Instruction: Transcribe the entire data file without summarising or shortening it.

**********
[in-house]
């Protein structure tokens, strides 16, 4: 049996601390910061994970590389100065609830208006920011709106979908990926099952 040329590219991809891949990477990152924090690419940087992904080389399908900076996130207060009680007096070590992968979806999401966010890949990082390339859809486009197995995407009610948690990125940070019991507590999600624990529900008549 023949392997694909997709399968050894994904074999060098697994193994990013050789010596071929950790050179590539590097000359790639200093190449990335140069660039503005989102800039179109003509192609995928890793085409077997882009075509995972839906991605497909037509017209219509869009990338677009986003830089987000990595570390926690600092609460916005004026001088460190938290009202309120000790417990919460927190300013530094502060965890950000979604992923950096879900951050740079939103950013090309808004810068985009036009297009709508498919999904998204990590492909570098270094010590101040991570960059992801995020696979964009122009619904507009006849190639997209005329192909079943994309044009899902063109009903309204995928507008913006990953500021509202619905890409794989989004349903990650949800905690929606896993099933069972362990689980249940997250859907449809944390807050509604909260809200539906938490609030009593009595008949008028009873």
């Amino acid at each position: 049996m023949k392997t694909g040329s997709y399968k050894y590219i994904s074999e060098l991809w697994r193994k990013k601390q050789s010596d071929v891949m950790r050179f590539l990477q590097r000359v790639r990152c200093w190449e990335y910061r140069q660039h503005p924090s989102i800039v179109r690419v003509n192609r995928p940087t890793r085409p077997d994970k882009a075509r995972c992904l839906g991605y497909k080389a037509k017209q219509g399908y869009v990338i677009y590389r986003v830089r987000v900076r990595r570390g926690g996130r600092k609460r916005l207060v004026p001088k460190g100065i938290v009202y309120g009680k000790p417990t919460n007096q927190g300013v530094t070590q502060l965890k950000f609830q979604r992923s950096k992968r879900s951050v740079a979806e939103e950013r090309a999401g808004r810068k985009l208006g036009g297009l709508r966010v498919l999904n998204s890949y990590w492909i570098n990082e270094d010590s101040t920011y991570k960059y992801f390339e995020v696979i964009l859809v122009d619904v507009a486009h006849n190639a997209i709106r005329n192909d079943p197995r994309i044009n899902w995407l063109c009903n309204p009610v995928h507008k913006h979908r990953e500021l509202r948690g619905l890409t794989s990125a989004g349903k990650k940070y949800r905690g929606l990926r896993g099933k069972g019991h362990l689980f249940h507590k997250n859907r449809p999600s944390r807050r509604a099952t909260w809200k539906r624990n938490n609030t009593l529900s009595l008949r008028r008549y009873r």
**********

[in-house]
């Protein structure tokens, strides 16, 4: 049996601390910061994970590389100065609830208006920011709106979908990926099952 040329590219991809891949990477990152924090690419940087992904080389399908900076996130207060009680007096070590992968979806999401966010890949990082390339859809486009197995995407009610948690990125940070019991507590999600624990529900008549 023949392997694909997709399968050894994904074999060098697994193994990013050789010596071929950790050179590539590097000359790639200093190449990335140069660039503005989102800039179109003509192609995928890793085409077997882009075509995972839906991605497909037509017209219509869009990338677009986003830089987000990595570390926690600092609460916005004026001088460190938290009202309120000790417990919460927190300013530094502060965890950000979604992923950096879900951050740079939103950013090309808004810068985009036009297009709508498919999904998204990590492909570098270094010590101040991570960059992801995020696979964009122009619904507009006849190639997209005329192909079943994309044009899902063109009903309204995928507008913006990953500021509202619905890409794989989004349903990650949800905690929606896993099933069972362990689980249940997250859907449809944390807050509604909260809200539906938490609030009593009595008949008028009873």
């Amino acid at each position: 049996m023949k392997t694909g040329s997709y399968k050894y590219i994904s074999e060098l991809w697994r193994k990013k601390q050789s010596d071929v891949m950790r050179f590539l990477q590097r000359v790639r990152c200093w190449e990335y910061r140069q660039h503005p924090s989102i800039v179109r690419v003509n192609r995928p940087t890793r085409p077997d994970k882009a075509r995972c992904l839906g991605y497909k080389a037509k017209q219509g399908y869009v990338i677009y590389r986003v830089r987000v900076r990595r570390g926690g996130r600092k609460r916005l207060v004026p001088k460190g100065i938290v009202y309120g009680k000790p417990t919460n007096q927190g300013v530094t070590q502060l965890k950000f609830q979604r992923s950096k992968r879900s951050v740079a979806e939103e950013r090309a999401g808004r810068k985009l208006g036009g297009l709508r966010v498919l999904n998204s890949y990590w492909i570098n990082e270094d010590s101040t920011y991570k960059y992801f390339e995020v696979i964009l859809v122009d619904v507009a486009h006849n190639a997209i709106r005329n192909d079943p197995r994309i044009n899902w995407l063109c009903n309204p009610v995928h507008k913006h979908r990953e500021l509202r948690g619905l890409t794989s990125a989004g349903k990650k940070y949800r905690g929606l990926r896993g099933k069972g019991h362990l689980f249940h507590k997250n859907r449809p999600s944390r807050r509604a099952t909260w809200k539906r624990n938490n609030t009593l529900s009595l008949r008028r008549y009873r």